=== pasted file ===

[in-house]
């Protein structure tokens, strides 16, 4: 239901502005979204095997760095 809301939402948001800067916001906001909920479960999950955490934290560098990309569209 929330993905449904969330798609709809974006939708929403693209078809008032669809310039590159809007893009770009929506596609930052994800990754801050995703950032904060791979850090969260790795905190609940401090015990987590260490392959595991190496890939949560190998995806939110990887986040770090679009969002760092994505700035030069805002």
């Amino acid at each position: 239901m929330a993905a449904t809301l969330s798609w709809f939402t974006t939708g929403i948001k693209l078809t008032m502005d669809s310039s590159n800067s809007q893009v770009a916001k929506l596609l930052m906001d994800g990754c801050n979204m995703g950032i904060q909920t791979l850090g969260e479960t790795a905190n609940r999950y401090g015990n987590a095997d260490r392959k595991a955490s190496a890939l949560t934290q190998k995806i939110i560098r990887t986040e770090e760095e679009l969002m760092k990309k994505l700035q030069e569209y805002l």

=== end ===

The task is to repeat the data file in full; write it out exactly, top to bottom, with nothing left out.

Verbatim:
[in-house]
């Protein structure tokens, strides 16, 4: 239901502005979204095997760095 809301939402948001800067916001906001909920479960999950955490934290560098990309569209 929330993905449904969330798609709809974006939708929403693209078809008032669809310039590159809007893009770009929506596609930052994800990754801050995703950032904060791979850090969260790795905190609940401090015990987590260490392959595991190496890939949560190998995806939110990887986040770090679009969002760092994505700035030069805002």
């Amino acid at each position: 239901m929330a993905a449904t809301l969330s798609w709809f939402t974006t939708g929403i948001k693209l078809t008032m502005d669809s310039s590159n800067s809007q893009v770009a916001k929506l596609l930052m906001d994800g990754c801050n979204m995703g950032i904060q909920t791979l850090g969260e479960t790795a905190n609940r999950y401090g015990n987590a095997d260490r392959k595991a955490s190496a890939l949560t934290q190998k995806i939110i560098r990887t986040e770090e760095e679009l969002m760092k990309k994505l700035q030069e569209y805002l």